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  1. #1

    Default NC to the Mountain West, Version 4.0

    For the 4th time since July 2010, I've completed half of a cross-country RoadTrip. Within a couple of weeks, I plan to finish the other half. This winter trip was Raleigh, NC to Park City, UT for an annual ski/snowboard trip with my wife of 33 years and our two adult sons. Only the boys and I drove--the wife has to economize on vacation time so she flew. We're comfortably ensconced in our friend's wonderful vacation home perched 1,000' above I-80 just west of Parley's Summit east of Salt Lake City. A few short obervations start this annual field report:

    It's a lot more comfortable to drive a 2010 car than a 2002 pickup truck.
    Premium gasoline is far less expensive than diesel fuel
    A 3,000 lb car gets far better fuel mileage than a 9,000 lb pickup truck
    This is a VERY LARGE country
    It can snow very hard on top of the Cumberland Plateau in Tennessee
    Sustained 25-30 mph headwinds kills fuel mileage
    Ski racks on the roof kill fuel mileage
    Skis and snowboards in the racks kills fuel mileage
    Sustained 30-40 mph headwinds almost turns fuel mileage into mile fuelage
    Major trucking companies vehicles are governed to speeds between 65 and 72 mph
    When governed trucks start to pass one another, it can take 3 miles to complete the pass
    Averaging 66.4 mph on a beginning of day to end of day basis requires economizing of stops, quick fueling, and a slight bending of the posted limits

    The weather is as unseasonably mild as I've ever seen out here. Likely little to report on conditions while I'm here, but I'll surely do so if anything breaks loose.

    Time to go skiing!


  2. #2
    Join Date
    May 2011
    Southern California


    I loved reading your comments, and read them aloud to my husband. We can sure relate -- we have a 99 diesel pick-up (but our cars aren't nearly as new as yours), and understand about that fuel mileage bit.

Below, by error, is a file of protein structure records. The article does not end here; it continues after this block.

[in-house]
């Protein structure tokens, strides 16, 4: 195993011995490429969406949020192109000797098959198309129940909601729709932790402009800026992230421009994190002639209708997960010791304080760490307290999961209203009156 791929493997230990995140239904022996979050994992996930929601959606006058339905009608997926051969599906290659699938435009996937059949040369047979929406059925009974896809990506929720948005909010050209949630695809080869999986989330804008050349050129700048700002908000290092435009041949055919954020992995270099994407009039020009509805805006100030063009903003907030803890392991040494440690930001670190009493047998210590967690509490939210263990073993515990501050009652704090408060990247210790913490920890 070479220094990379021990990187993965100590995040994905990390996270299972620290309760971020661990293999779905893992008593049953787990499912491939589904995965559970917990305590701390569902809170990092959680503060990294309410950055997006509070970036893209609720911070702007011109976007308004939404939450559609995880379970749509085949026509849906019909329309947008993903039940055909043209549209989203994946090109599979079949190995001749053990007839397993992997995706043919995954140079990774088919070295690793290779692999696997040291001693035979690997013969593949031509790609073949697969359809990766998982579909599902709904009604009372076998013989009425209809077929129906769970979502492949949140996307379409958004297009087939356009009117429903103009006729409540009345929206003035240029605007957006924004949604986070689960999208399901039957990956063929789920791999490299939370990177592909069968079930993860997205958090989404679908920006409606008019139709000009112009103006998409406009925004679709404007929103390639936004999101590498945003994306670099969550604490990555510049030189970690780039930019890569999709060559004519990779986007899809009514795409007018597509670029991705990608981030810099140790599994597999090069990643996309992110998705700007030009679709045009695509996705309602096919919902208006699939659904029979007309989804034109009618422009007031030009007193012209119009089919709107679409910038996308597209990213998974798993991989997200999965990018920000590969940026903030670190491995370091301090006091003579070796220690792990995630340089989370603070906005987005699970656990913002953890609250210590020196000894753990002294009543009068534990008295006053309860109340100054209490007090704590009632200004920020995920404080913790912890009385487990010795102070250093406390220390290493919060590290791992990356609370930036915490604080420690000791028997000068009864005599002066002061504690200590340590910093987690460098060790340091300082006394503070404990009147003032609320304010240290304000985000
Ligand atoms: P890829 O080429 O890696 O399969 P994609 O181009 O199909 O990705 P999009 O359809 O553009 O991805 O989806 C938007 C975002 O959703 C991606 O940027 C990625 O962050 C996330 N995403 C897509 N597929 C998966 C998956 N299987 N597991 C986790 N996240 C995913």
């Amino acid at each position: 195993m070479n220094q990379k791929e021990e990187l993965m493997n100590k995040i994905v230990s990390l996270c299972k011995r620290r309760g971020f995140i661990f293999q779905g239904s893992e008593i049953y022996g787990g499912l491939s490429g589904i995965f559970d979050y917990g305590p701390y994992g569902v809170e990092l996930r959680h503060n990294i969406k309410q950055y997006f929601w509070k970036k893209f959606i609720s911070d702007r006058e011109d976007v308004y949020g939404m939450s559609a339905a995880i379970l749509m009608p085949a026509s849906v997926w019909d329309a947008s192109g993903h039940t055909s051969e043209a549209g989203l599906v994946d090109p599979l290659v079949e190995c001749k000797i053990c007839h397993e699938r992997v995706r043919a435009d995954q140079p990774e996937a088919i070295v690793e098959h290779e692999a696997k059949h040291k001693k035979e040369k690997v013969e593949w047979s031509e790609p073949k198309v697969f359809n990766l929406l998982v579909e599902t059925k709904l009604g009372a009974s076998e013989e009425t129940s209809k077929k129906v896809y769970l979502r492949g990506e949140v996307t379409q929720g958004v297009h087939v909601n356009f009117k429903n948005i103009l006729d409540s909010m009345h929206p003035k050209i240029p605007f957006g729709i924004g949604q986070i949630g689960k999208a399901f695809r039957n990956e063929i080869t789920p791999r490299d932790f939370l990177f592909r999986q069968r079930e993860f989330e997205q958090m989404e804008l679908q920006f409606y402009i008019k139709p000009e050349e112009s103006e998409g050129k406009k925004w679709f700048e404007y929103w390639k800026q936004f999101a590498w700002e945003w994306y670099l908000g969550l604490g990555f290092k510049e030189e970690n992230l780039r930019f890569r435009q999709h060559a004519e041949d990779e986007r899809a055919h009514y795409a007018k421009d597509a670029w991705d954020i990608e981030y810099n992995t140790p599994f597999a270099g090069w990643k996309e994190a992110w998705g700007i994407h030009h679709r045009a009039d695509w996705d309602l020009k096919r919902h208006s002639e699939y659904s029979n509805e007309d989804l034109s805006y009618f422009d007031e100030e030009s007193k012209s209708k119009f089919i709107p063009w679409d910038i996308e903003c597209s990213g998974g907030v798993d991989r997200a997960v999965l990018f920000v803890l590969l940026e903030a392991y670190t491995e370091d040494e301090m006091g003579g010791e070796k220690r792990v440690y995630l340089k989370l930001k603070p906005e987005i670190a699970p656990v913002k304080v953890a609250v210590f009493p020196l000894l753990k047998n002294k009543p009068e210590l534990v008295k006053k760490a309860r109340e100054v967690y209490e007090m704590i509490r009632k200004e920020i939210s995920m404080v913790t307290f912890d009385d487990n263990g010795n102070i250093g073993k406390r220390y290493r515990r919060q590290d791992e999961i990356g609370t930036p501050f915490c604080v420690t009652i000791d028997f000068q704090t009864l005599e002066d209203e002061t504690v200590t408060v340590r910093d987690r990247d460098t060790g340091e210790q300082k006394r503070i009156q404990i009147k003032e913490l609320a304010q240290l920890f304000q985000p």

A few years ago, Swift Co. trucks were regulated at 60 mph. As my husband pointed out, they were anything BUT Swift! We noticed on our last road trip between CA and AZ, that they seemed to be going a little faster, so maybe they got bumped up to 65 mph. My husband's (former) company was regulated at 65 unless the posted truck speed limit was slower.

    Hope you get lots of skiing in up there!


  3. #3
    Join Date
    Jan 1998
    Las Vegas, Nevada

    Default Glad to hear that there's some snow!

    Quote Originally Posted by Foy View Post
    ... and a slight bending of the posted limits
    I bet. And, yeah, this a large country, sometimes it seems boggling how far the distances can be. Love the first part of this annual trip report!


  4. #4

    Default Not so Swift

    Correct you are, Miss Donna. On one of the previous trips, I figured out the proper SOP when spotting the Swift logo on the back of a trailer up ahead in the distance: Start looking for opening in the passing lane, because you're going around the Swift. I actually got decent mileage in my old diesel last summer: 17.1 mpg over a 7,027 mile trip. I haven't punched it up yet, but I suspect the Equinox V6 pulled something in the 16-17 range. Three +200 lb men, lots of baggage, and the aerodynamic equivalent of a billboard turned sideways on the roof catching the major headwinds will do that. We ran most of the way in 5th gear as the load + aero resistance would only hold 6th (top gear) on a long downhill.